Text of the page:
Late in October, Psalm 84 appears in the Revised Common Lectionary. It’s the one that begins “how lovely is your dwelling place.” You know the one. It’s an alternate reading so you might not choose it but I wrote a little something inspired by that psalm that might begin your worship. You can find that here. And as you consider the psalms of this season, I would commend to you the amazing work of the Living Psalms Project. There is a treasure trove of new interpretations including one I’ll write for Labor Day.
All Saints Sunday
Once upon a time, our homes were where death happened rather than merely the place we grieved what had been lost. Funeral homes have replaced that along with a million other things we have normalized to escape the reality of death. Grief is one of the things that remains with us, even as we try to claim joy. So many have died and so many are still dying. We need a place for this grief because we have come to live here.
I have two liturgies for the day the church sets aside to remember all that have died in the past year including Pandemic Praying Our Goodbyes and a Pandemic Liturgy for All Saints Day. I’m not sure either quite fits this moment. What do you think is needed for the grief we now share?
As the Reign of Christ approaches in November, the Lukan Jesus keeps talking about the stones that won’t be where they once were. Dislocation in his own time, perhaps. In one of these weeks, it might be worth using these prayer stations wondering about stones. There are slides you are welcome to take and use. Another option might be these rock-centered prayers as you might explore all that feels unsettled. It might even be this year that you welcome a six-week Advent for just this reason.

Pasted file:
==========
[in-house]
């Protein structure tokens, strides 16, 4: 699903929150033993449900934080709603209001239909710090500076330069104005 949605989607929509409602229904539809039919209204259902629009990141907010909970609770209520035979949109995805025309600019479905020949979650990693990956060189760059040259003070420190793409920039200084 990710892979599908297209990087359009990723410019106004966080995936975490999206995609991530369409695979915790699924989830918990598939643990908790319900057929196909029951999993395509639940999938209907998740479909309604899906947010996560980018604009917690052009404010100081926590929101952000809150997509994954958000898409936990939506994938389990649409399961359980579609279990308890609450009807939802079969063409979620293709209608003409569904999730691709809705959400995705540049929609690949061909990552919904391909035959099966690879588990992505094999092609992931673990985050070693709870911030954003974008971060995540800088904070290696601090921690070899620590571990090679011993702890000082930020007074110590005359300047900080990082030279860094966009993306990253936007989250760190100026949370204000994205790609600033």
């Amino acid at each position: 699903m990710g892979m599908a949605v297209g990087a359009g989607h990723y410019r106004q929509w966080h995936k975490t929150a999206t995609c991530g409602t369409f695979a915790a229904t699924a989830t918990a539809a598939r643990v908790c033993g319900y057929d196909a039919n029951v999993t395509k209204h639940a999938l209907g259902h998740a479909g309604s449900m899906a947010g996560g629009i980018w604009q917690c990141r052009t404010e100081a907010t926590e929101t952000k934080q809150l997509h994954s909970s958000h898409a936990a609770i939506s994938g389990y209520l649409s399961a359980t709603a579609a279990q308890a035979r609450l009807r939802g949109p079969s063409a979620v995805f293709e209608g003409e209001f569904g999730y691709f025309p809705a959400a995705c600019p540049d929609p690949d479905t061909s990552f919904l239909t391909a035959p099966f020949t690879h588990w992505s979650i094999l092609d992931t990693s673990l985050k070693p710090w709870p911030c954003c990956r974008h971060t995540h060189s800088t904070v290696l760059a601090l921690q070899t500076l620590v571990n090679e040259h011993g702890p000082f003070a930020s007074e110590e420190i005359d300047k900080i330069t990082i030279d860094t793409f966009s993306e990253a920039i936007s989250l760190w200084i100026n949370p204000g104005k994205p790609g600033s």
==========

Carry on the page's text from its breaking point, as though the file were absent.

I want there to be other rituals for this homecoming. Maybe you’re starting to imagine some of your own creations. I hope so. I’ll conclude by sharing an invitation to something I hope will catch your attention. There is always a risk in sharing something that is still in formation. I’m still imagining what this will be but I’m excited enough to share that I’m looking to gather 3-5 pastor-types quarterly for an hour of group spiritual direction. From this shared time together, liturgy would emerge uniquely attuned to the hopes and dreams of the congregations of the participating clergy. I hope to start with a group in October planning for Advent and at least for now, it’ll be free. Worship Threads is something that I hope will become part of my spiritual direction practice and inform the liturgy I create in the future. Interested to hear more or even to sign up for the beta group? Send me a note and let me know what you’re thinking. I’m really excited about this possibility of collaborative worship planning and hope it catches your attention.
I pray that these things from my kitchen help to add spice to your cooking up something delicious and nourishing for the whole people of God.